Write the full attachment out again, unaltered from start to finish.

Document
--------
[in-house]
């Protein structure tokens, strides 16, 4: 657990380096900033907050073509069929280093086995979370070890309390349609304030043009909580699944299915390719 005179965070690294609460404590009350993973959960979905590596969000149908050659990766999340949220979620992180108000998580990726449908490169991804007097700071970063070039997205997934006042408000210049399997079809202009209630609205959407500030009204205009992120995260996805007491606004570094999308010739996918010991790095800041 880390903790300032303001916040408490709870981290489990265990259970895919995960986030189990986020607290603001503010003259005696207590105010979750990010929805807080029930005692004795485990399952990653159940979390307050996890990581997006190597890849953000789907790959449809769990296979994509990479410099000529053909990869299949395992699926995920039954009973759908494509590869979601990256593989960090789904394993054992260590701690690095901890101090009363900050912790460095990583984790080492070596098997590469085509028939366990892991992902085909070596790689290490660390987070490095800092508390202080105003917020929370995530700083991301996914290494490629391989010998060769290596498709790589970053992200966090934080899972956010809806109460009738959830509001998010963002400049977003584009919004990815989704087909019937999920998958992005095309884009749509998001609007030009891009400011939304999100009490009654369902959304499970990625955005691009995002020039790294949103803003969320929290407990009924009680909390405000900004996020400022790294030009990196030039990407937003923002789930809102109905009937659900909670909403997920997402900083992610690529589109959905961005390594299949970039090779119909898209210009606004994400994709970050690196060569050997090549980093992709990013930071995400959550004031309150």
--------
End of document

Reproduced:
[in-house]
């Protein structure tokens, strides 16, 4: 657990380096900033907050073509069929280093086995979370070890309390349609304030043009909580699944299915390719 005179965070690294609460404590009350993973959960979905590596969000149908050659990766999340949220979620992180108000998580990726449908490169991804007097700071970063070039997205997934006042408000210049399997079809202009209630609205959407500030009204205009992120995260996805007491606004570094999308010739996918010991790095800041 880390903790300032303001916040408490709870981290489990265990259970895919995960986030189990986020607290603001503010003259005696207590105010979750990010929805807080029930005692004795485990399952990653159940979390307050996890990581997006190597890849953000789907790959449809769990296979994509990479410099000529053909990869299949395992699926995920039954009973759908494509590869979601990256593989960090789904394993054992260590701690690095901890101090009363900050912790460095990583984790080492070596098997590469085509028939366990892991992902085909070596790689290490660390987070490095800092508390202080105003917020929370995530700083991301996914290494490629391989010998060769290596498709790589970053992200966090934080899972956010809806109460009738959830509001998010963002400049977003584009919004990815989704087909019937999920998958992005095309884009749509998001609007030009891009400011939304999100009490009654369902959304499970990625955005691009995002020039790294949103803003969320929290407990009924009680909390405000900004996020400022790294030009990196030039990407937003923002789930809102109905009937659900909670909403997920997402900083992610690529589109959905961005390594299949970039090779119909898209210009606004994400994709970050690196060569050997090549980093992709990013930071995400959550004031309150």